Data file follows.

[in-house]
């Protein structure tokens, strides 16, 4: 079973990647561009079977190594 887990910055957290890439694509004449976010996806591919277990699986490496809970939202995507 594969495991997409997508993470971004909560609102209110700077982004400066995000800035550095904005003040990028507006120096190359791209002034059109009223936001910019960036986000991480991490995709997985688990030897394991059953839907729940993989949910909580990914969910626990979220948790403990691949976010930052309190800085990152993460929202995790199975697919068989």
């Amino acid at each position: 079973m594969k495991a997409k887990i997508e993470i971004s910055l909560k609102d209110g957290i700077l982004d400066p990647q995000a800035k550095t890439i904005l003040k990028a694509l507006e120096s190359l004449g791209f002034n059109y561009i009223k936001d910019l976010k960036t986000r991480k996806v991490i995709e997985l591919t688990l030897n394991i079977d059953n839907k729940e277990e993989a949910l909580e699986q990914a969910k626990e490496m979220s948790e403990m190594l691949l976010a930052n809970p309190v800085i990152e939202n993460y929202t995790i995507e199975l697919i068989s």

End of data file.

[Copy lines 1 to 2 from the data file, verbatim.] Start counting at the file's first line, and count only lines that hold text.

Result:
[in-house]
């Protein structure tokens, strides 16, 4: 079973990647561009079977190594 887990910055957290890439694509004449976010996806591919277990699986490496809970939202995507 594969495991997409997508993470971004909560609102209110700077982004400066995000800035550095904005003040990028507006120096190359791209002034059109009223936001910019960036986000991480991490995709997985688990030897394991059953839907729940993989949910909580990914969910626990979220948790403990691949976010930052309190800085990152993460929202995790199975697919068989």